THE TOWER, THE ZOO, AND THE TORTOISE

Julia Stuart

Brimming with charm and whimsy, this exquisite novel set in the Tower of London has the transportive qualities and delightful magic of the contemporary classics Chocolat and Amélie.

Balthazar Jones has lived in the Tower of London with his loving wife, Hebe, and his 120-year-old pet tortoise for the past eight years. That’s right, he is a Beefeater (they really do live there). It’s no easy job living and working in the tourist attraction in present-day London.

Among the eccentric characters who call the Tower’s maze of ancient buildings and spiral staircases home are the Tower’s Rack &

more …

Brimming with charm and whimsy, this exquisite novel set in the Tower of London has the transportive qualities and delightful magic of the contemporary classics Chocolat and Amélie.

Balthazar Jones has lived in the Tower of London with his loving wife, Hebe, and his 120-year-old pet tortoise for the past eight years. That’s right, he is a Beefeater (they really do live there). It’s no easy job living and working in the tourist attraction in present-day London.

Among the eccentric characters who call the Tower’s maze of ancient buildings and spiral staircases home are the Tower’s Rack & Ruin barmaid, Ruby Dore, who just found out she’s pregnant; portly Valerie Jennings, who is falling for ticket inspector Arthur Catnip; the lifelong bachelor Reverend Septimus Drew, who secretly pens a series of principled erot­ica; and the philandering Ravenmaster, aiming to avenge the death of one of his insufferable ravens.

When Balthazar is tasked with setting up an elaborate menagerie within the Tower walls to house the many exotic animals gifted to the Queen, life at the Tower gets all the more interest­ing. Penguins escape, giraffes are stolen, and the Komodo dragon sends innocent people running for their lives. Balthazar is in charge and things are not exactly running smoothly. Then Hebe decides to leave him and his beloved tortoise “runs” away.

Filled with the humor and heart that calls to mind the delight­ful novels of Alexander McCall Smith, and the charm and beauty of The Guernsey Literary and Potato Peel Pie Society, The Tower, the Zoo, and the Tortoise is a magical, wholly origi­nal novel whose irresistible characters will stay with you long after you turn the stunning last page.

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  • Doubleday
  • Hardcover
  • August 2010
  • 320 Pages
  • 9780385533287

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$24.95

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About Julia Stuart

Julia Stuart is an award-winning British journalist and the author of one previous novel, The Matchmaker of Périgord. She currently lives in Bahrain with her husband.

Praise

“Charming, witty, and heartfelt, Stuart’s second novel is even more delightful than her debut, The Matchmaker of Périgord. A perfect suggestion for fans of The Guernsey Literary and Potato Peel Pie Society; highly recommended.” —Library Journal

“A Beefeater, his wife, and their nearly 180-year-old tortoise live in the Tower of London, and if Stuart’s deadly charming sophomore novel (after The Matchmaker of Périgord) is any indication, the fortress is as full of intrigue as ever…the love story is adorable.” —Publisher’s Weekly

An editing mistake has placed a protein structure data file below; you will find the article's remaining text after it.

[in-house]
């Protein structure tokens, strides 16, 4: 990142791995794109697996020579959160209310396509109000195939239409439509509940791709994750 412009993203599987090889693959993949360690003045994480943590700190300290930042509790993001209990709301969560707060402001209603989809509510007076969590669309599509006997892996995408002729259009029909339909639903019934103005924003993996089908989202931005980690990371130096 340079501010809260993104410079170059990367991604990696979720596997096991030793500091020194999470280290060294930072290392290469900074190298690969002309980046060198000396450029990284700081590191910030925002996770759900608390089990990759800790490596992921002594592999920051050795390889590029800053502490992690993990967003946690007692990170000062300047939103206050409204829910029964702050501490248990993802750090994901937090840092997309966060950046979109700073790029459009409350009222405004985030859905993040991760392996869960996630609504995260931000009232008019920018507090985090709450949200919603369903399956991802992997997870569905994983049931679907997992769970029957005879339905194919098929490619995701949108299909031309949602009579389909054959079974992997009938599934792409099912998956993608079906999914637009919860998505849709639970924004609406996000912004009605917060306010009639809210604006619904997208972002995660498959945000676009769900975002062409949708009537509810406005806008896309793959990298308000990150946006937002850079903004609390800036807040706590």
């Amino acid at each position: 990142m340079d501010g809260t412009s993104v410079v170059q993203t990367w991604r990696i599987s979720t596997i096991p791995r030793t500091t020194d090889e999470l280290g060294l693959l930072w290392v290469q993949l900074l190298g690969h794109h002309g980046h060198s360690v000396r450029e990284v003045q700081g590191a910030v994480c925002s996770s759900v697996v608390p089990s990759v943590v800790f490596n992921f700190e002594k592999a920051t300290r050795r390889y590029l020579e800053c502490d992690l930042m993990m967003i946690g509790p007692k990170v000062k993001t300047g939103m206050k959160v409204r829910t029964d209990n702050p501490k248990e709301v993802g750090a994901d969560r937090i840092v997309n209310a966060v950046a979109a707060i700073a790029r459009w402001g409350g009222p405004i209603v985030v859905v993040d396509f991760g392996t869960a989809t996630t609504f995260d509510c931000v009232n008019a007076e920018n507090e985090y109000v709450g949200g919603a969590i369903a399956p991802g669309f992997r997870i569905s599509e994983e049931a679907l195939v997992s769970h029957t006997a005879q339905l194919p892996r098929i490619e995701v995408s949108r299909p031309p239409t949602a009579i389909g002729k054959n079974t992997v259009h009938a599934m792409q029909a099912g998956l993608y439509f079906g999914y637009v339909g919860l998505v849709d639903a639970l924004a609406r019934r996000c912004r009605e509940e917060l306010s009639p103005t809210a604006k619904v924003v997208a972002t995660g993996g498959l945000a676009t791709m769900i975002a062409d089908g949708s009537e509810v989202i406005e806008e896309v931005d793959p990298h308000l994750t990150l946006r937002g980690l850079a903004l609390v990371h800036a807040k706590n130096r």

“[The Tower, The Zoo, and The Tortoise] is grounded by the moving central love story. This sweet romp will appeal to history buffs.” —Kirkus Reviews

“[A] magical novel…warm and funny.” —Woman (UK)

Discussion Questions

While filled with humour, The Tower, the Zoo and the Tortoise has an undercurrent of heartache. Why do you think the author included the tragic element—could the story have survived without it?

The novel is strewn with historical anecdotes. Which do you think are true, and which do you think the author made up, if any?

Much is made of British humour. Do you think that there is any difference between British and American humour? If so, how is it demonstrated in the book?

Explain the correlation between Balthazar’s inability to cry about Milo’s death and his obsession with collecting rain drops.

Hebe Jones sarcastically states that “It’s every woman’s dream to live in a castle.” (p. 22) How is this statement not true for Hebe. What do you think is Hebe’s dream?

What is the main attraction between Arthur Catnip and Valerie Jennings? How are they a well-suited match?

How is the lost safe significant to Hebe and Valerie?  Is their any significance to the timing of when the lock is opened?

Reverend Septimus Drew seems to be a walking contradiction. Outside of his hidden hobby, what else is surprising/contradictory about his character?

All of the characters seem to be in search of something—whether lost love, items, loved ones, or animals. Who do you think is the most fulfilled character in the book, if there is any? Why?

Sir Walter Raleigh and many other spirits claim to haunt the Tower. What element do these ghosts add to the book? Is it more spiritual or superstitious?  

What is the significance of the urn that Hebe finds in London Underground’s Lost Property Office? Why is she so resolved to find its owner?

Explain how infidelity affects various characters in the book.

How does working in the menagerie make Balthazar feel closer to Milo?

What role does Mrs. Cook play in the novel? She is in part responsible for Balthazar’s job at the menagerie—how else has she played an integral role in Hebe and Balthazar’s lives?

What role does storytelling and letter writing play in the book? Balthazar won both Hebe and Milo’s hearts with his grand storytelling. Who else from the Tower is a raconteur?